SPL for employees: employment protections for those taking SPL

If you or your partner are having a baby, or adopting a child, you may wish to take advantage of the new shared parental leave (SPL) system. This article sets out the employment protections for those taking, or considering taking, shared parental leave. They also apply in cases where an employer believes it likely the employee will take shared parental leave. These employment protections are very similar to those that apply to those on maternity or adoption leave.

 

Right not to be disadvantaged

Right not to be disadvantaged

You have a right not to be put at a disadvantage by your employer – “not to be subjected to any detriment” as the law puts it – because of an SPL-related reason.

So your employer cannot disadvantage you because you have taken SPL or have sought to take SPL, or because your employer believed you were likely to take SPL, whether or not that was the case.

Examples

You may have handed to your employer a notice of entitlement to SPL, and have sought to book one “continuous” period of SPL starting on a particular day, by submitting a notice of booking leave. If you are entitled to SPL, and you have complied with the formalities, your employer should not pressure you or penalise you for refusing to alter the date, however inconvenient that date may be for your employer.

Even if you are not entitled to SPL but mistakenly thought you were, your employer is not allowed to penalise you for seeking to take SPL (although would be entitled to refuse you the leave).

Similarly your employer should not disadvantage you because you benefited from terms and conditions of your employment other than pay (for example, you had the use of a company car, or you accrued paid annual leave), during a period of SPL. It would almost certainly be unlawful to treat you badly because your employer resented paying you statutory shared parental pay while you were on leave (although given employers are reimbursed 92% of statutory shared parental pay by HMRC, and 103% if they qualify as a small employer, such resentment makes little sense).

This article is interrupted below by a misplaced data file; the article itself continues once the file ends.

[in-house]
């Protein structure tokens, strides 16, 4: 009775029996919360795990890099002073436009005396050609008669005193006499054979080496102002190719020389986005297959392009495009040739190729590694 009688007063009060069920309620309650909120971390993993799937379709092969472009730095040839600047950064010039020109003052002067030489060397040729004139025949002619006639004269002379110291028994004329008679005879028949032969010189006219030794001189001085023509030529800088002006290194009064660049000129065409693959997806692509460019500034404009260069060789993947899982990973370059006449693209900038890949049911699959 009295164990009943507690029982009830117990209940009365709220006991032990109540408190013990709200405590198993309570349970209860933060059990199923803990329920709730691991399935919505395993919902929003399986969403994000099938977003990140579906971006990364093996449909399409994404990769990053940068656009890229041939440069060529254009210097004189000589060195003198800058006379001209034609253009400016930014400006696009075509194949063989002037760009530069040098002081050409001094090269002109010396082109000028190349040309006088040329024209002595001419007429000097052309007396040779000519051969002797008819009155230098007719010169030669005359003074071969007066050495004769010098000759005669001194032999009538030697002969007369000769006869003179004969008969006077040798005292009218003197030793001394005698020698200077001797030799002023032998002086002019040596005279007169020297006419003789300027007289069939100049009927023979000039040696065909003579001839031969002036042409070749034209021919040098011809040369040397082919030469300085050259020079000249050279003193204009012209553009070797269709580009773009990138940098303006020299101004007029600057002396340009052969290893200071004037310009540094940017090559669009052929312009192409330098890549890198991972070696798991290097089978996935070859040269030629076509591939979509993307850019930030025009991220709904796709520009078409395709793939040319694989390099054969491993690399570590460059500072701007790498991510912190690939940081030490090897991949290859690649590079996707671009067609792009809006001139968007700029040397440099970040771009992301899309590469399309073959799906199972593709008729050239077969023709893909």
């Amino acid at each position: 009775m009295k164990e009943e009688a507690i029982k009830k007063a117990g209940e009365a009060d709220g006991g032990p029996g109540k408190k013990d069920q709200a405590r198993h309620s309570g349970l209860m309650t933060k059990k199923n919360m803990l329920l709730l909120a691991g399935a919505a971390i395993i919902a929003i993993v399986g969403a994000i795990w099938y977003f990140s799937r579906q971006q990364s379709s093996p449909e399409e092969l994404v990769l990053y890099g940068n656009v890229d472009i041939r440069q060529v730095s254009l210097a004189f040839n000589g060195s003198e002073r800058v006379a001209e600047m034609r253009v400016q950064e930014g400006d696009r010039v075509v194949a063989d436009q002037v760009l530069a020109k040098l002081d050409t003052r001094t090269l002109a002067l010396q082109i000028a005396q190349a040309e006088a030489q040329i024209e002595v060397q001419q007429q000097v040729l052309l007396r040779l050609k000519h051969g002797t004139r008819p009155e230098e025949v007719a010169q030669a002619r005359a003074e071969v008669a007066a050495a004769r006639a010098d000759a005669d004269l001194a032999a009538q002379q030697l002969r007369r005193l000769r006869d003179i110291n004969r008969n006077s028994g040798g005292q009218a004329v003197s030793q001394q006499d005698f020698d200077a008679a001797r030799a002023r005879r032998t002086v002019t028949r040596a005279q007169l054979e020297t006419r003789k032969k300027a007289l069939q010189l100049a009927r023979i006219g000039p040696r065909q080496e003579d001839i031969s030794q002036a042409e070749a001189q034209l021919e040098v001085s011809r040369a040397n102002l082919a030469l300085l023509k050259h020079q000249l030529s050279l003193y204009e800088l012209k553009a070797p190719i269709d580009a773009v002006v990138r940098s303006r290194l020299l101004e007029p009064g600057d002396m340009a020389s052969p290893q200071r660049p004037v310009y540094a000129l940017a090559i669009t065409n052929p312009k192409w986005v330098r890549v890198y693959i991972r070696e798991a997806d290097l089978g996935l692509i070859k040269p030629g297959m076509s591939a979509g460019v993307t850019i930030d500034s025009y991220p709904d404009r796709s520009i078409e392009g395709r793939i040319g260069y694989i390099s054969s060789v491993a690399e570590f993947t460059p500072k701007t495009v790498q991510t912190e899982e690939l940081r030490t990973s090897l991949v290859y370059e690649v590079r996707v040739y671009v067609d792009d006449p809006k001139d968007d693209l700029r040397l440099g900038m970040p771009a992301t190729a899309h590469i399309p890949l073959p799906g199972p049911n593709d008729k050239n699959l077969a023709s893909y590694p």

Can I be disadvantaged for refusing to work (or working) during SPL (SPLiT days)

Under the SPL scheme, employees may work for up to 20 days for their employer, on what are called SPLiT (Shared Parental Leave in Touch) days. If you carry out such work, or consider doing so, or on the flip-side refuse to carry out such work when your employer wants you to, you have the right not to be disadvantaged by your employer as a result.

 

What counts as a disadvantage or a detriment?

In essence, any action or inaction by your employer that results in you reasonably feeling at a disadvantage compared to other workers counts. Obvious examples involve financial loss – for example, a reduction in pay, or the loss of a promotion opportunity – but it doesn’t have to. Threats of disciplinary action, even if not acted on, or a refusal of a training opportunity, or allocating you less prestigious tasks, because of an SPL-related reason, can be unlawful.

What if a co-worker treats me badly because of SPL?

Actions by co-workers – such as bullying – are not covered by the definition of “detriment”. However in some circumstances the actions of co-workers could amount to discrimination for which your employer bears responsibility (see below), and if your employer is aware of the bullying that may well trigger an obligation on them to address it.

Right not to be unfairly dismissed

Can my employer dismiss me for taking SPL?

The law specifically protects employees from being dismissed for a reason related to SPL. If the reason or principal reason for your dismissal is because you have taken SPL, sought to take SPL, or your employer believed you were likely to take SPL, that would make it an unfair dismissal, regardless of how long you had been employed by your employer. It would be unfair to dismiss you because your employer did not wish to pay statutory shared parental pay (notwithstanding your employer would be reimbursed 92% or 103% of it by HMRC).

Similarly, a dismissal, whose reason or principal reason was because you had benefited from terms and conditions of your employment other than pay while on SPL, or because you had worked, considered working, or refused to work a SPLIT day, would also be unfair.